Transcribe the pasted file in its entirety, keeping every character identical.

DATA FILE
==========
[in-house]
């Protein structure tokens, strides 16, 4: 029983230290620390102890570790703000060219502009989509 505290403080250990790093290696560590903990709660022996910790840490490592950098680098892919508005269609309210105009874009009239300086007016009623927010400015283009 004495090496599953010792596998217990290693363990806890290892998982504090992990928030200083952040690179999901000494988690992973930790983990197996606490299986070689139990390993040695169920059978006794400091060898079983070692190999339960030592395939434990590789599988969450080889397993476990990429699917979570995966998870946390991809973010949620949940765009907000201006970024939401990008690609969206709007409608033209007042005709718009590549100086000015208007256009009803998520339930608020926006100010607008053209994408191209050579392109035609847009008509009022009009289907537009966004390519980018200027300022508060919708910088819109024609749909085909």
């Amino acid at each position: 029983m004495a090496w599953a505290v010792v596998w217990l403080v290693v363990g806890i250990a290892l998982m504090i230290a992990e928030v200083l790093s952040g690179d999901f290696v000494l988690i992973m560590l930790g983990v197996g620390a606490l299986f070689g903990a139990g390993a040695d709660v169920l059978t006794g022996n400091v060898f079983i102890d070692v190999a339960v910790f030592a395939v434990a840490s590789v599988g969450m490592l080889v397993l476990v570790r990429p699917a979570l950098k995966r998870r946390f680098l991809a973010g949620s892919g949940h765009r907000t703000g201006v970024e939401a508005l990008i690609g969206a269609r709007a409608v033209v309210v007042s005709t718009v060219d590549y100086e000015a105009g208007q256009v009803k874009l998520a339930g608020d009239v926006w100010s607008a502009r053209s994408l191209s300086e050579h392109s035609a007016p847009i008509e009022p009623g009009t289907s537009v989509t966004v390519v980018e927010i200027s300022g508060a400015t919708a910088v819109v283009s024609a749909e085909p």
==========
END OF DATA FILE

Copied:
[in-house]
């Protein structure tokens, strides 16, 4: 029983230290620390102890570790703000060219502009989509 505290403080250990790093290696560590903990709660022996910790840490490592950098680098892919508005269609309210105009874009009239300086007016009623927010400015283009 004495090496599953010792596998217990290693363990806890290892998982504090992990928030200083952040690179999901000494988690992973930790983990197996606490299986070689139990390993040695169920059978006794400091060898079983070692190999339960030592395939434990590789599988969450080889397993476990990429699917979570995966998870946390991809973010949620949940765009907000201006970024939401990008690609969206709007409608033209007042005709718009590549100086000015208007256009009803998520339930608020926006100010607008053209994408191209050579392109035609847009008509009022009009289907537009966004390519980018200027300022508060919708910088819109024609749909085909």
């Amino acid at each position: 029983m004495a090496w599953a505290v010792v596998w217990l403080v290693v363990g806890i250990a290892l998982m504090i230290a992990e928030v200083l790093s952040g690179d999901f290696v000494l988690i992973m560590l930790g983990v197996g620390a606490l299986f070689g903990a139990g390993a040695d709660v169920l059978t006794g022996n400091v060898f079983i102890d070692v190999a339960v910790f030592a395939v434990a840490s590789v599988g969450m490592l080889v397993l476990v570790r990429p699917a979570l950098k995966r998870r946390f680098l991809a973010g949620s892919g949940h765009r907000t703000g201006v970024e939401a508005l990008i690609g969206a269609r709007a409608v033209v309210v007042s005709t718009v060219d590549y100086e000015a105009g208007q256009v009803k874009l998520a339930g608020d009239v926006w100010s607008a502009r053209s994408l191209s300086e050579h392109s035609a007016p847009i008509e009022p009623g009009t289907s537009v989509t966004v390519v980018e927010i200027s300022g508060a400015t919708a910088v819109v283009s024609a749909e085909p």